A natural product is a chemical compound or substance produced by a living organism—that is, found in nature. In the broadest sense, natural products include any substance produced by life. Natural products can also be prepared by chemical synthesis (both semisynthesis and total synthesis) and have played a central role in the development of the field of organic chemistry by providing challenging synthetic targets. The term natural product has also been extended for commercial purposes to refer to cosmetics, dietary supplements, and foods produced from natural sources without added artificial ingredients.
Within the field of organic chemistry, the definition of natural products is usually restricted to mean purified organic compounds isolated from natural sources that are produced by the pathways of primary or secondary metabolism. Within the field of medicinal chemistry, the definition is often further restricted to secondary metabolites. Secondary metabolites are not essential for survival, but nevertheless provide organisms that produce them an evolutionary advantage. Many secondary metabolites are cytotoxic and have been selected and optimized through evolution for use as “chemical warfare” agents against prey, predators, and competing organisms.
Natural products sometimes have therapeutic benefit as traditional medicines for treating diseases, yielding knowledge to derive active components as lead compounds for drug discovery. Although natural products have inspired numerous U.S. Food and Drug Administration-approved drugs, drug development from natural sources has received declining attention by pharmaceutical companies, partly due to unreliable access and supply, intellectual property concerns, seasonal or environmental variability of composition, and loss of sources due to rising extinction rates.
Indigenous peoples and ancient civilizations experimented with various plant and animal parts to determine what effect they might have. Through trial and error in isolated cases, traditional healers or shamans found some sources to provide therapeutic effect, representing knowledge of a crude drug that was passed down through generations in such practices as traditional Chinese medicine and Ayurveda. Extracts of some natural products led to modern discovery of their active ingredients and eventually to the development of new drugs.
Modern natural product-derived drugs
A large number of currently prescribed drugs have been either directly derived from or inspired by natural products. A few representative examples are listed below.
Some of the oldest natural product based drugs are analgesics. The bark of the willow tree has been known from antiquity to have pain relieving properties. This is due to presence of the natural product salicin which in turn may be hydrolyzed into salicylic acid. A synthetic derivative acetylsalicylic acid better known as aspirin is a widely used pain reliever. Its mechanism of action is inhibition of the cyclooxygenase (COX) enzyme. Another notable example is opium is extracted from the latex from Papaver somniferous (a flowering poppy plant). The most potent narcotic component of opium is the alkaloid morphine which acts as an opioid receptor agonist. A more recent example is the N-type calcium channel blocker ziconotide analgesic which is based on a cyclic peptide cone snail toxin (ω-conotoxin MVIIA) from the species Conus magus.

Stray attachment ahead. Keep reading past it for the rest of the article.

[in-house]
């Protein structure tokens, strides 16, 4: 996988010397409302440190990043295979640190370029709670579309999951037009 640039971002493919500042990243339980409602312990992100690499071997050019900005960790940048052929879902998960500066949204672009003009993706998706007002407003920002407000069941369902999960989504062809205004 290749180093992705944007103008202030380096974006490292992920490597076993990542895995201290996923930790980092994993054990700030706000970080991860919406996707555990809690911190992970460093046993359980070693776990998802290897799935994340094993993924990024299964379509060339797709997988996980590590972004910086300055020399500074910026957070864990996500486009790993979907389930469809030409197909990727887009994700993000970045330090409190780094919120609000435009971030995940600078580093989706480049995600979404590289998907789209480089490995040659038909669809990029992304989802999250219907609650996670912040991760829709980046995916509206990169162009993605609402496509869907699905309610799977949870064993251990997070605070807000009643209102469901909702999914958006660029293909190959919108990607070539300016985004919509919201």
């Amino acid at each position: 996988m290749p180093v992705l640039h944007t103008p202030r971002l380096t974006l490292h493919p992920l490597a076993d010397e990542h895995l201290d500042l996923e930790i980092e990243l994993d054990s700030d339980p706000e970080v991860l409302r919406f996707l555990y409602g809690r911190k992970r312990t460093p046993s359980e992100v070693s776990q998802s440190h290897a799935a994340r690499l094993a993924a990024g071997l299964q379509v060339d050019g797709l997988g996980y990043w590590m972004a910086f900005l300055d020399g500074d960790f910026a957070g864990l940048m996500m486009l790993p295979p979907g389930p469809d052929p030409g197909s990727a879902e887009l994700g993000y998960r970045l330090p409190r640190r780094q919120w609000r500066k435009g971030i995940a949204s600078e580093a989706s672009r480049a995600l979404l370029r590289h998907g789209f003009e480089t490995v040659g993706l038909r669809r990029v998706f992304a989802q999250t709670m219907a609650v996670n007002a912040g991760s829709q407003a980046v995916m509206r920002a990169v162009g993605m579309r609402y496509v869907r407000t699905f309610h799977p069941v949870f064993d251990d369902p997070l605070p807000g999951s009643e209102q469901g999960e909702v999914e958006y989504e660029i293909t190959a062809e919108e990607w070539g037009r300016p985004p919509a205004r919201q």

A significant number of anti-infectives are based on natural products. The first antibiotic to be discovered, penicillin, was isolated from the mold Penicillium. Penicillin and related beta lactams work by inhibiting DD-transpeptidase enzyme that is required by bacteria to cross link peptidoglycan to form the cell wall.
Several natural product drugs target tubulin, which is a component of the cytoskeleton. These include the tubulin polymerization inhibitor colchicine isolated from the Colchicum autumnale (autumn crocus flowering plant), which is used to treat gout. Colchicine is biosynthesized from the amino acids phenylalanine and tryptophan. Paclitaxel, in contrast, is a tubulin polymerization stabilizer and is used as a chemotherapeutic drug. Paclitaxel is based on the terpenoid natural product taxol, which is isolated from Taxus brevifolia (the pacific yew tree).
A class of drugs widely used to lower cholesterol are the HMG-CoA reductase inhibitors, for example atorvastatin. These were developed from mevastatin, a polyketide produced by the fungus Penicillium citrinum. Finally, a number natural product drugs are used to treat hypertension and congestive heart failure. These include the angiotensin-converting enzyme inhibitor captopril. Captopril is based on the peptidic bradykinin potentiating factor isolated from venom of the Brazilian arrowhead viper (Bothrops jararaca).
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